Making A Case For Chip Kelly as 49ers Head Coach

Chip Kelly, San Francisco

Chip Kelly, former Oregon Ducks Head Coach, aka Big Balls Chip, is now in charge of the San Francisco 49ers in the NFC West division. This either screams excitement or 49er fans shaking their hands.

Kelly now holds the reigns of one of the most decorated franchises in the NFL. The San Francisco 49ers and the fans are eager to get back to their winning ways.

You should hear the fans cheering from all the way from California due to his successful college coaching career, right? RIGHT? That’s not the case yet. Chip Kelly is rumored to be a middle of the pack head coach. He will be placed on the hot seat right away if he is not able to turn the tables for the 49ers as quickly as possible.

It’s easy to fall in line with the critics on dismissing Chip Kelly as a coach. Kelly has a career record of 26-21. As a fan of San Francisco, that’s not the type of coaching success fans want especially after an inconsistent three-year tenure with the Philadelphia Eagles. Now both teams have, in some cases, been a laughingstock in the NFL. (Sorry Eagles and Niners fans, unfortunately it’s true.)

This is a pairing that intrigues as well as it frightens most supporting the Bay Area organization. The 49ers decision to combine a rumored egotistical coach with an impatient front office and fans doesn’t seem to mix well. Nevertheless, this move proves San Francisco wants to make bigger and better strides for the franchise, and ultimately put themselves into a position to earn a sixth super bowl ring. Look, something hasn’t been working well with the coaching staff and the front office. Harbaugh and Tomsula both got the nix after not truly getting a chance to show their potential.

Making The Case For Chip Kelly: 3 Reasons It’s Good For San Fran

1. Somewhat Proven Winner

Kelly now gets thrown into the fire of a 49ers team that just finished 5-11. The former Eagles head coach has been in this boat before taking over the Philly based team when they held a record of 4-12.

To Kelly’s credit, he produced two winning seasons in 3 years. That breaks the myth that Chip couldn’t produce a winning environment. He shaped the Philadelphia Eagles and formed a sharper, more polished team that is headed in the right direction. That being said, you could distinguish the Philadelphia Eagles as a mediocre squad that only rose out of the ashes of a division that has had its troubles in recent seasons.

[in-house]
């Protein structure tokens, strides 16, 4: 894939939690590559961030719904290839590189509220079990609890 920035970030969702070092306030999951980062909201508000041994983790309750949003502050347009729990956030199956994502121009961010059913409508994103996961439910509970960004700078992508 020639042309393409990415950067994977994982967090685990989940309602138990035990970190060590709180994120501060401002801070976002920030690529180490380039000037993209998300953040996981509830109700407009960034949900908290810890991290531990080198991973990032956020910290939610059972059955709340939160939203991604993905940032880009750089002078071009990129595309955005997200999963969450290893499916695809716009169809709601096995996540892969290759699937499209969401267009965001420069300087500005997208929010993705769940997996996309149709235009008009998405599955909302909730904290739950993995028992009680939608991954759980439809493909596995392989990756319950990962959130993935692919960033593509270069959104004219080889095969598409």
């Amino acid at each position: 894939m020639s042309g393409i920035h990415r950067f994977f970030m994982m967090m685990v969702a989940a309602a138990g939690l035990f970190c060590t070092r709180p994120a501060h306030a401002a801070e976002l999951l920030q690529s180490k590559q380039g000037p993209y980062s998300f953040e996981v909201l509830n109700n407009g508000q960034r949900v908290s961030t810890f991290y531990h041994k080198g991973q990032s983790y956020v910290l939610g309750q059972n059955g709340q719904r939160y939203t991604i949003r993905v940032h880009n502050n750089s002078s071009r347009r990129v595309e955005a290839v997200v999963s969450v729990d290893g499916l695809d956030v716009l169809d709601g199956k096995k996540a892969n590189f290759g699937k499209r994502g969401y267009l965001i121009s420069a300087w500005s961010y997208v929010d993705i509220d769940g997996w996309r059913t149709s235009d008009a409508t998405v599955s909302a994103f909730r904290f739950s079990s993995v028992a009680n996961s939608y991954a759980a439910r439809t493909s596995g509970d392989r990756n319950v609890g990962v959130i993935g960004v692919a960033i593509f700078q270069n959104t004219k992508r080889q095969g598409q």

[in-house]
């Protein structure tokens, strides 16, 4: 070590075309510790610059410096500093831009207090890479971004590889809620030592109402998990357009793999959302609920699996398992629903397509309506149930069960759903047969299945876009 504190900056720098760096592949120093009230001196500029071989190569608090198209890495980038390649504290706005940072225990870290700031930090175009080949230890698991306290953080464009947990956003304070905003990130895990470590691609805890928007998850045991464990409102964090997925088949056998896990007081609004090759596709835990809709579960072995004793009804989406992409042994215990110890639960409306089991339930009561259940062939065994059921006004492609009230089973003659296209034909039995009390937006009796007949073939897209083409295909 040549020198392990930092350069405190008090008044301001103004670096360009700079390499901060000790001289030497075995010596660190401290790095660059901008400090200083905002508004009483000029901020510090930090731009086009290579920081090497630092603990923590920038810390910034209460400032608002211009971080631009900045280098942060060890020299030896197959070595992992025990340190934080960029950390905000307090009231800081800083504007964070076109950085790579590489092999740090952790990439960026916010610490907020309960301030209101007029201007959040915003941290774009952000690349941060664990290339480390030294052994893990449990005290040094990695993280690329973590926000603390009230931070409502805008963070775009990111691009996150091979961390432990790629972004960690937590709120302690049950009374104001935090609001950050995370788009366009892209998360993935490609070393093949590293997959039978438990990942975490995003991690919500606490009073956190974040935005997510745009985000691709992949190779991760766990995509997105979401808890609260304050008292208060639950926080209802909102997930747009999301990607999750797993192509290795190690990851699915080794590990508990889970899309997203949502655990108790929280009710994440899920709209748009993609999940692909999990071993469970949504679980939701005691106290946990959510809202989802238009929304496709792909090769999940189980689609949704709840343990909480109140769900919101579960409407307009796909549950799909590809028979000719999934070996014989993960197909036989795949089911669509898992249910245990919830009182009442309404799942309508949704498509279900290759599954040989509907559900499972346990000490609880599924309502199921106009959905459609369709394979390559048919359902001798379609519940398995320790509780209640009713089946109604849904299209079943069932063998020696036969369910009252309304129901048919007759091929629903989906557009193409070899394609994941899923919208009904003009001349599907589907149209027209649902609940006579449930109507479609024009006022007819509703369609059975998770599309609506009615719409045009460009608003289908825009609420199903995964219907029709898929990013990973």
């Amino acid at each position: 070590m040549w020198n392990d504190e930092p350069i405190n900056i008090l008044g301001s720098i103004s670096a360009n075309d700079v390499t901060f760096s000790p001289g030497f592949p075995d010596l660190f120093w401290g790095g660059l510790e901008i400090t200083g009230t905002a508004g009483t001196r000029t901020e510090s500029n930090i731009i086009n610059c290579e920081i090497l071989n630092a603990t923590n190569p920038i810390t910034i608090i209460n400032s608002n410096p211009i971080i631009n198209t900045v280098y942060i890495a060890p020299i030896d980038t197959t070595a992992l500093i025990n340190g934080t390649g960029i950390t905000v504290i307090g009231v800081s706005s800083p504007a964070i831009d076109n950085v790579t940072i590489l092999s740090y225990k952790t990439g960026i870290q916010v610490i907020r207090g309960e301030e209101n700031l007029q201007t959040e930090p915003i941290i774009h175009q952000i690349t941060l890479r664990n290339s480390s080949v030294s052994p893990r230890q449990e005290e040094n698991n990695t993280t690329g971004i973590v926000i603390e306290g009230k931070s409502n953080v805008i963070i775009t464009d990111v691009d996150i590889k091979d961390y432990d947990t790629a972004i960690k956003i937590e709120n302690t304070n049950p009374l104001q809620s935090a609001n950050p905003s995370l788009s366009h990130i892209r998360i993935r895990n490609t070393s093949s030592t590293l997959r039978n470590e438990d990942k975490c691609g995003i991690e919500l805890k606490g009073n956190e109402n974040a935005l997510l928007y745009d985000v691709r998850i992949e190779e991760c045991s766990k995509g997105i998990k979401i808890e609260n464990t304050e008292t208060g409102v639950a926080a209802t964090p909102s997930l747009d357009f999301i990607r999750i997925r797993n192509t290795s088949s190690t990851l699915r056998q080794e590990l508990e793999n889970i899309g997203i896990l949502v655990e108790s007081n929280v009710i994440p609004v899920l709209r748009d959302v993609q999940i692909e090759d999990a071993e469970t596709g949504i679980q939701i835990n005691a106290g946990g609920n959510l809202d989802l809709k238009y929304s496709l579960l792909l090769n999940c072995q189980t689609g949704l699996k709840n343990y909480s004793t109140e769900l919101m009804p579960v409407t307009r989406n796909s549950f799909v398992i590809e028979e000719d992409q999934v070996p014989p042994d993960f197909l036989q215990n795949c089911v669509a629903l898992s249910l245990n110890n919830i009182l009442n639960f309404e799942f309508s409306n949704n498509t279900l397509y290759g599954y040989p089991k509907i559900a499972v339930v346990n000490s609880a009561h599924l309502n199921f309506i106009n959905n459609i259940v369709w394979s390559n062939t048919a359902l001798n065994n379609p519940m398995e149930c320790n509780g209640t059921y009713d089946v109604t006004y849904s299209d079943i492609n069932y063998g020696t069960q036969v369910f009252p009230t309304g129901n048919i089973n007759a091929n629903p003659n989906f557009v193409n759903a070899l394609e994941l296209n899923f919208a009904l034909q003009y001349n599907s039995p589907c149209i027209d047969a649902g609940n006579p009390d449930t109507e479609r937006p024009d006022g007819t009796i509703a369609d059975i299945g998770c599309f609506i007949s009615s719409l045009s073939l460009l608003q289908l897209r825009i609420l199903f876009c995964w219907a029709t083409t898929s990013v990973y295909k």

Kelly continues to find ways to become relevant. Chip Kelly doesn’t always have everyone agreeing with every move he makes, but his persistent mindset for creating an exciting atmosphere has always been felt.

2. Personnel Moves

Okay, the Eagles bring in DeMarco Murray and after one season of that, it’s clear that move didn’t work for the Philadelphia organization after missing out on Frank Gore, who had signed a tentative deal beforehand. In addition to Murray, it took Sam Bradford a while to get comfortable under the helm in Philly.

Nevertheless, give Kelly credit for his ability to bolster and improve some of the defensive players for his system. A forgotten cornerback, Walter Thurmond converted into a safety which worked well, and rookie inside linebacker Jordan Hicks was a defensive rookie of the year candidate and contributed well all year until he tore a muscle. Lastly, Eric Rowe was working his way up on the outside, covering guys like Beckham, Watkins and John Brown fairly well all year.

3. EGO

This brings up an excellent point for the all the fans that want to dismiss Kelly as soon as possible. Ego helped San Francisco when Harbaugh was the head coach for the 49ers. I think the SF front office sees something most fans don’t and I believe it’s in the best interest of those closest to the organization to understand that the head honchos might have made an excellent choice. Tomsula wasn’t going to get it done, that was a fact from day one. Kelly might have the works to change gears for San Francisco and get them out of the gates next season less sluggish. I’m not overly-optimistic on immediate change, but I give Kelly two years and in his sophomore year, Kelly will be a guy who takes control and will make crucial decisions that help the team.

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